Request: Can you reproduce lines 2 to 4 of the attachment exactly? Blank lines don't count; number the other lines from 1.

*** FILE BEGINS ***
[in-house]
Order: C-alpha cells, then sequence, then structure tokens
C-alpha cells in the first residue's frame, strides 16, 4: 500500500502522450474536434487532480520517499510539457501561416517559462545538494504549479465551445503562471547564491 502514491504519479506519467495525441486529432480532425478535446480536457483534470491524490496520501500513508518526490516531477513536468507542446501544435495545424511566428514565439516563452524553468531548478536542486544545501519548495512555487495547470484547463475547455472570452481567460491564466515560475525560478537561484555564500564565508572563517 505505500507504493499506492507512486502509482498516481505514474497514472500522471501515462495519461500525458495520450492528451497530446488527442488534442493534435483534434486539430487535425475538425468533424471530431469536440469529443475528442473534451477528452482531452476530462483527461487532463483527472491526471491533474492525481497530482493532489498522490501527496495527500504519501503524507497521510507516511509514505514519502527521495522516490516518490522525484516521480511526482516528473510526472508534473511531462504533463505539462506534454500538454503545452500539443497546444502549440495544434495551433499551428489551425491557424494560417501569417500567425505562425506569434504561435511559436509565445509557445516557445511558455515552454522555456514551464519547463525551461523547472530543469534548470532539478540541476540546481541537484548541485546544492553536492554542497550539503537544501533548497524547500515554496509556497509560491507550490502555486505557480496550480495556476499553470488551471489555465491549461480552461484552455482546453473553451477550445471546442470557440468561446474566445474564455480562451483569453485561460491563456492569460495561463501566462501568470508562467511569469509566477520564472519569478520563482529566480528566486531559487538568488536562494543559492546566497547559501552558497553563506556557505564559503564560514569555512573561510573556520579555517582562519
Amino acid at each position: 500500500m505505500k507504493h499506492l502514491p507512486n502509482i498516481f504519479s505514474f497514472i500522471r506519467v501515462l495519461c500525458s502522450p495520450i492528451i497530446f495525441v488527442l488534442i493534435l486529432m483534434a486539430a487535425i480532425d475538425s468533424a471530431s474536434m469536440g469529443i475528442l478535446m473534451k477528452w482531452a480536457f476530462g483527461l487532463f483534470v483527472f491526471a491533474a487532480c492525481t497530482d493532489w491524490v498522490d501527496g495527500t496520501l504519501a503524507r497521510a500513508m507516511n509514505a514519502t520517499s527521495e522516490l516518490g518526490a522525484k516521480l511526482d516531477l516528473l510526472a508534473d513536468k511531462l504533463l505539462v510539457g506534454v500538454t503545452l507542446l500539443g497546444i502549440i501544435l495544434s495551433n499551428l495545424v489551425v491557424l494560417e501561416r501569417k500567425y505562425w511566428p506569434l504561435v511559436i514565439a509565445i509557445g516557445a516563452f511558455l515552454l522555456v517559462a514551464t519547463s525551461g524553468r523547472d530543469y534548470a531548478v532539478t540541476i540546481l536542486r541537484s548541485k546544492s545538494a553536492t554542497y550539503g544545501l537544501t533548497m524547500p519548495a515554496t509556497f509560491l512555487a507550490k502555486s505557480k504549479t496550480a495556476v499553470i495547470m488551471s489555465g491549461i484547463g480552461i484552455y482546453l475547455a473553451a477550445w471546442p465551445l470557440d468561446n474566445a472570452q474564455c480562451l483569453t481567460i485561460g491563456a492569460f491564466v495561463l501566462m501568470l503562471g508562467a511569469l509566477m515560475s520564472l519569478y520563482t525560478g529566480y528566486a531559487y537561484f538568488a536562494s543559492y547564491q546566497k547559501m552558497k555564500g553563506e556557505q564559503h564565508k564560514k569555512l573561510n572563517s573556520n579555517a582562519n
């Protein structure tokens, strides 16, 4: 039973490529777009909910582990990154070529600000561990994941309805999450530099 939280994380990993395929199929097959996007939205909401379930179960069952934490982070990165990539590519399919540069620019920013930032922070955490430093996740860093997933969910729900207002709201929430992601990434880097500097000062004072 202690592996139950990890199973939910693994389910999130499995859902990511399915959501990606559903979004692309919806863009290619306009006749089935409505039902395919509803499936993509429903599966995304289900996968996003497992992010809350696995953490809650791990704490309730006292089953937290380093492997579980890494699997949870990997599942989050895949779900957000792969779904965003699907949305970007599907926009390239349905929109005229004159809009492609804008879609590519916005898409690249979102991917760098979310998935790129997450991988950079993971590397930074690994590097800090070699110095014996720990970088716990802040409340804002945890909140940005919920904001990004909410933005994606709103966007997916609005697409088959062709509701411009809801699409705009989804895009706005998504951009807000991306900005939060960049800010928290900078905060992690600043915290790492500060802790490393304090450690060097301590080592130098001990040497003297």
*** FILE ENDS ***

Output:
Order: C-alpha cells, then sequence, then structure tokens
C-alpha cells in the first residue's frame, strides 16, 4: 500500500502522450474536434487532480520517499510539457501561416517559462545538494504549479465551445503562471547564491 502514491504519479506519467495525441486529432480532425478535446480536457483534470491524490496520501500513508518526490516531477513536468507542446501544435495545424511566428514565439516563452524553468531548478536542486544545501519548495512555487495547470484547463475547455472570452481567460491564466515560475525560478537561484555564500564565508572563517 505505500507504493499506492507512486502509482498516481505514474497514472500522471501515462495519461500525458495520450492528451497530446488527442488534442493534435483534434486539430487535425475538425468533424471530431469536440469529443475528442473534451477528452482531452476530462483527461487532463483527472491526471491533474492525481497530482493532489498522490501527496495527500504519501503524507497521510507516511509514505514519502527521495522516490516518490522525484516521480511526482516528473510526472508534473511531462504533463505539462506534454500538454503545452500539443497546444502549440495544434495551433499551428489551425491557424494560417501569417500567425505562425506569434504561435511559436509565445509557445516557445511558455515552454522555456514551464519547463525551461523547472530543469534548470532539478540541476540546481541537484548541485546544492553536492554542497550539503537544501533548497524547500515554496509556497509560491507550490502555486505557480496550480495556476499553470488551471489555465491549461480552461484552455482546453473553451477550445471546442470557440468561446474566445474564455480562451483569453485561460491563456492569460495561463501566462501568470508562467511569469509566477520564472519569478520563482529566480528566486531559487538568488536562494543559492546566497547559501552558497553563506556557505564559503564560514569555512573561510573556520579555517582562519
Amino acid at each position: 500500500m505505500k507504493h499506492l502514491p507512486n502509482i498516481f504519479s505514474f497514472i500522471r506519467v501515462l495519461c500525458s502522450p495520450i492528451i497530446f495525441v488527442l488534442i493534435l486529432m483534434a486539430a487535425i480532425d475538425s468533424a471530431s474536434m469536440g469529443i475528442l478535446m473534451k477528452w482531452a480536457f476530462g483527461l487532463f483534470v483527472f491526471a491533474a487532480c492525481t497530482d493532489w491524490v498522490d501527496g495527500t496520501l504519501a503524507r497521510a500513508m507516511n509514505a514519502t520517499s527521495e522516490l516518490g518526490a522525484k516521480l511526482d516531477l516528473l510526472a508534473d513536468k511531462l504533463l505539462v510539457g506534454v500538454t503545452l507542446l500539443g497546444i502549440i501544435l495544434s495551433n499551428l495545424v489551425v491557424l494560417e501561416r501569417k500567425y505562425w511566428p506569434l504561435v511559436i514565439a509565445i509557445g516557445a516563452f511558455l515552454l522555456v517559462a514551464t519547463s525551461g524553468r523547472d530543469y534548470a531548478v532539478t540541476i540546481l536542486r541537484s548541485k546544492s545538494a553536492t554542497y550539503g544545501l537544501t533548497m524547500p519548495a515554496t509556497f509560491l512555487a507550490k502555486s505557480k504549479t496550480a495556476v499553470i495547470m488551471s489555465g491549461i484547463g480552461i484552455y482546453l475547455a473553451a477550445w471546442p465551445l470557440d468561446n474566445a472570452q474564455c480562451l483569453t481567460i485561460g491563456a492569460f491564466v495561463l501566462m501568470l503562471g508562467a511569469l509566477m515560475s520564472l519569478y520563482t525560478g529566480y528566486a531559487y537561484f538568488a536562494s543559492y547564491q546566497k547559501m552558497k555564500g553563506e556557505q564559503h564565508k564560514k569555512l573561510n572563517s573556520n579555517a582562519n